Self-cleaning dishware in the works: Way to go, science!


Washing dishes is the least fun part of any dinner party. Even if you have a dishwasher, the time it takes to rinse the plates, load and unload could be better spent downing a martini with friends.

A Swedish design firm called Tomorrow Machine has a solution. They’ve invented a dishware prototype that cleans itself, no dishwasher or soap required.

The dishware is made of nanocellulose, a material derived from wood fiber. This makes the plates and bowls extra lightweight and durable. As for the self-cleaning part, the firm looked to the surface of a lotus leaf, which naturally repels water.


The prototype dishware features a superhydrofobic coating that rejects water and dirt, the firm said. It was developed by the KTH Royal Institute of Technology in Stockholm. To make the coating, the company used a process called rapid expansion of supercritical solutions that involves using carbon dioxide to dissolve a wax at a high temperature. The material is then sprayed onto a surface.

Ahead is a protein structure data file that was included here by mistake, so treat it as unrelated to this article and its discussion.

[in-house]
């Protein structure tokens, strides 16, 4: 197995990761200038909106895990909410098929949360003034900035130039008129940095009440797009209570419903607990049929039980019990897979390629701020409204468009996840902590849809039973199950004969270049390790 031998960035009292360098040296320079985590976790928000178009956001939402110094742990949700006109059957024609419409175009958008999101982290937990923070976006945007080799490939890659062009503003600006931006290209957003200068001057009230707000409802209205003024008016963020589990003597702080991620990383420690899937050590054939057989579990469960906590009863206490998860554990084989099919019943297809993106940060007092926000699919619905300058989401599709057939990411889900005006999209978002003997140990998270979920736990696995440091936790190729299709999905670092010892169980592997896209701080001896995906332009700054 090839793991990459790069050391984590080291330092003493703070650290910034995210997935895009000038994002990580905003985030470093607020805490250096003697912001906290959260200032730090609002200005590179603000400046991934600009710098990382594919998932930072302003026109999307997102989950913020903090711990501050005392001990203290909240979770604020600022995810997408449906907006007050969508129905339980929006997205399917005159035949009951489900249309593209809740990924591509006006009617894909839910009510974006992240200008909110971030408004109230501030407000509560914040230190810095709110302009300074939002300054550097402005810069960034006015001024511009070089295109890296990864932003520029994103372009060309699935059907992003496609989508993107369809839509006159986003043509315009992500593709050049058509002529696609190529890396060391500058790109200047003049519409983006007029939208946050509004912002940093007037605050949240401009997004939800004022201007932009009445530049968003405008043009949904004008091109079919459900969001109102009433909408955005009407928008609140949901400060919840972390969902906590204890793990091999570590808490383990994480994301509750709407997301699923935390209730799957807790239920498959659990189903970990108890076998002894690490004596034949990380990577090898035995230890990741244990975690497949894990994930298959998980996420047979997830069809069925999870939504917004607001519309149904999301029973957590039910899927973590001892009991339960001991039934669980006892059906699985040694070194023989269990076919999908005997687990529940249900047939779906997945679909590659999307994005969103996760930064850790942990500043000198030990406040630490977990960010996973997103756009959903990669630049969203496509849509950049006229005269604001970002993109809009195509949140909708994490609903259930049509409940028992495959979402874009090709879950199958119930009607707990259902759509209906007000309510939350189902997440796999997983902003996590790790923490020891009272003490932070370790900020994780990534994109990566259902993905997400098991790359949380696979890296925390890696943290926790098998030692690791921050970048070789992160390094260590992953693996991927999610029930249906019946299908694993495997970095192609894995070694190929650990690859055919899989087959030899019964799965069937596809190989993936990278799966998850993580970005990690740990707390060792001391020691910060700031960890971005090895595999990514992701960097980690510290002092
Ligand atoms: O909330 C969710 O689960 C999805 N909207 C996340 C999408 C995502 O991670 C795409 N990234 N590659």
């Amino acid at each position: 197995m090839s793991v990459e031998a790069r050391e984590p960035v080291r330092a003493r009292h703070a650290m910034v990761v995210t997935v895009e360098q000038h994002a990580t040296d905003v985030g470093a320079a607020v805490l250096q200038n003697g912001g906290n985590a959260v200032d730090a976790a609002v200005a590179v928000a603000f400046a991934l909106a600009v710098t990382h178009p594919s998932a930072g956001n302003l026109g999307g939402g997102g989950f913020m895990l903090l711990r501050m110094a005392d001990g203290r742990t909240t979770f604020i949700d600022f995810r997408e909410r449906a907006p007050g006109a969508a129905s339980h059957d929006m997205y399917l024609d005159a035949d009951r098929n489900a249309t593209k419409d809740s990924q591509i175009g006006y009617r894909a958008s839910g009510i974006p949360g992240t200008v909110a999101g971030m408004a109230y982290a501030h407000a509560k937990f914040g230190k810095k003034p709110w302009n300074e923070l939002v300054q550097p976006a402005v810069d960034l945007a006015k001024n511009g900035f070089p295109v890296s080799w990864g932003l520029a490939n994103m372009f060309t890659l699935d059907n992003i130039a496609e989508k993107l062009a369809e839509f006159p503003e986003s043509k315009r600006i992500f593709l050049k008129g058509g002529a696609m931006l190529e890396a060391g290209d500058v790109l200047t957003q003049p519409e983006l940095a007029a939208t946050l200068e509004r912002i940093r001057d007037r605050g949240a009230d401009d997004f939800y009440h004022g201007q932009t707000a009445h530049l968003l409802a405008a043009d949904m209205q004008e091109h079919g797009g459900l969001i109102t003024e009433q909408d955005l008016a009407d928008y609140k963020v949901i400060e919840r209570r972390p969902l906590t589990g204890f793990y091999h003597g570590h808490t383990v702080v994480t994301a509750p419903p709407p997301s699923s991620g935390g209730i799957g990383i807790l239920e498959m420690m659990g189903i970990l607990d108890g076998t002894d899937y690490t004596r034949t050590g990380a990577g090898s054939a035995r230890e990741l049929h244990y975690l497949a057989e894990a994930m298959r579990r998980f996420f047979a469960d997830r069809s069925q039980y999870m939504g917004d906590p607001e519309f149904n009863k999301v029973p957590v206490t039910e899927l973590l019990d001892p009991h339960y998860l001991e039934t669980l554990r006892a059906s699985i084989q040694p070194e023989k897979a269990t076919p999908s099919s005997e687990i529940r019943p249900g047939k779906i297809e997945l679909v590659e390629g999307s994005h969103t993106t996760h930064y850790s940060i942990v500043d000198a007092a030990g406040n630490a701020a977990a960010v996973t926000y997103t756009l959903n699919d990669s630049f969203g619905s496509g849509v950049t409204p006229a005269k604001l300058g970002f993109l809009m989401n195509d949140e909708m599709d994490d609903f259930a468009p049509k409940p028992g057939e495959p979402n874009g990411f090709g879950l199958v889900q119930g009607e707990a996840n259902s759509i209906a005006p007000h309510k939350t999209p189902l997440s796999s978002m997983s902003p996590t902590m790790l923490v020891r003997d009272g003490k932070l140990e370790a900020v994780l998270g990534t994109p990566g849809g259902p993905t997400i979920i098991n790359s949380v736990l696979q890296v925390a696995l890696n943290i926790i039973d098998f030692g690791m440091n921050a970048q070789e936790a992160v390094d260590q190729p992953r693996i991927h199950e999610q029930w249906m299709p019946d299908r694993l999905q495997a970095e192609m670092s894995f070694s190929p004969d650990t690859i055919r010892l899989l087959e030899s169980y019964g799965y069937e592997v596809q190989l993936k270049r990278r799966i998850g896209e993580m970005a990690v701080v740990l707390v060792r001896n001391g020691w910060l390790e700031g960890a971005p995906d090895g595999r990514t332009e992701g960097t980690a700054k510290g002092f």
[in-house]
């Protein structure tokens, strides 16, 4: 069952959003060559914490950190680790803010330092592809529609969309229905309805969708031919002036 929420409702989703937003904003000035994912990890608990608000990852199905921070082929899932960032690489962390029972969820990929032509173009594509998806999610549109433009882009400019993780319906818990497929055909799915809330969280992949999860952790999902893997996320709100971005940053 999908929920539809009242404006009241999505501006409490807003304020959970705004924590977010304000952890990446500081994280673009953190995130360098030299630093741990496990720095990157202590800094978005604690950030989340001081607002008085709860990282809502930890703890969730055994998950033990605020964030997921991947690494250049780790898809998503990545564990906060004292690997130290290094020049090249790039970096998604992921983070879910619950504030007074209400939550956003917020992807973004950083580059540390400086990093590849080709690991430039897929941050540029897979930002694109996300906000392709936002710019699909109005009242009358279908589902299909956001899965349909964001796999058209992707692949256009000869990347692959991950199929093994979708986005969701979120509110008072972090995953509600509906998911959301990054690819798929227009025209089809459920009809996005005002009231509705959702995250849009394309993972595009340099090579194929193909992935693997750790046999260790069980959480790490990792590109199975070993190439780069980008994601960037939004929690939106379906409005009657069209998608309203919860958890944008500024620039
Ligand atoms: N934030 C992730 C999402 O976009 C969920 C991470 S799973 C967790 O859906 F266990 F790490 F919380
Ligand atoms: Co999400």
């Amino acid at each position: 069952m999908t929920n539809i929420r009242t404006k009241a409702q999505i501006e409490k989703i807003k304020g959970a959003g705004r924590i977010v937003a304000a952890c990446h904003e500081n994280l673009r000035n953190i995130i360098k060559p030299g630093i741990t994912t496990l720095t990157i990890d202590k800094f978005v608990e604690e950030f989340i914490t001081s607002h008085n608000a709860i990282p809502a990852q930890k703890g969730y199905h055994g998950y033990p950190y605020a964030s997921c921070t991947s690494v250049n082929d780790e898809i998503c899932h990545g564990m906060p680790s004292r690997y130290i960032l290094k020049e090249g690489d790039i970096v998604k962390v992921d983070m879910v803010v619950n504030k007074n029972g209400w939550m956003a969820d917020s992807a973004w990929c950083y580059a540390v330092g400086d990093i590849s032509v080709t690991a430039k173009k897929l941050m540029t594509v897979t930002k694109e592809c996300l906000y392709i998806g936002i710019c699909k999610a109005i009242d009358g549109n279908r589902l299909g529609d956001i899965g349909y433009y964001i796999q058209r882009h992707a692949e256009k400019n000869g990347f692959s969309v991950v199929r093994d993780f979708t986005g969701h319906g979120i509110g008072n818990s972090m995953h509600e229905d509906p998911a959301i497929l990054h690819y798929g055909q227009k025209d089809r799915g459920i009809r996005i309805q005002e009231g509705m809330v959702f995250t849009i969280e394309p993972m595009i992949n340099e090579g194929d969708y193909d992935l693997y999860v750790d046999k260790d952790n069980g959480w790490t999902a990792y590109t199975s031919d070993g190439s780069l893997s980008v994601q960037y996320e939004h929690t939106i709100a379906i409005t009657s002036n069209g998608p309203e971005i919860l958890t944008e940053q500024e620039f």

The dishware was developed in an effort to find ways of using cellulose from the trees in Swedish forests. It could also help the environment by saving resources such as water or chemicals to keep it clean.

Tomorrow Machine also specializes in food packaging and is working on containers that will decompose along with whatever is inside.

The dishware isn’t available for purchase anywhere yet, and the self-cleaning coating is still in development. But we anticipate cooks, people who live with less than tidy roommates and teenagers with chores around the world are waiting for its release with bated breath.

Want more quirky food news? Follow me on Twitter: @Jenn_Harris_



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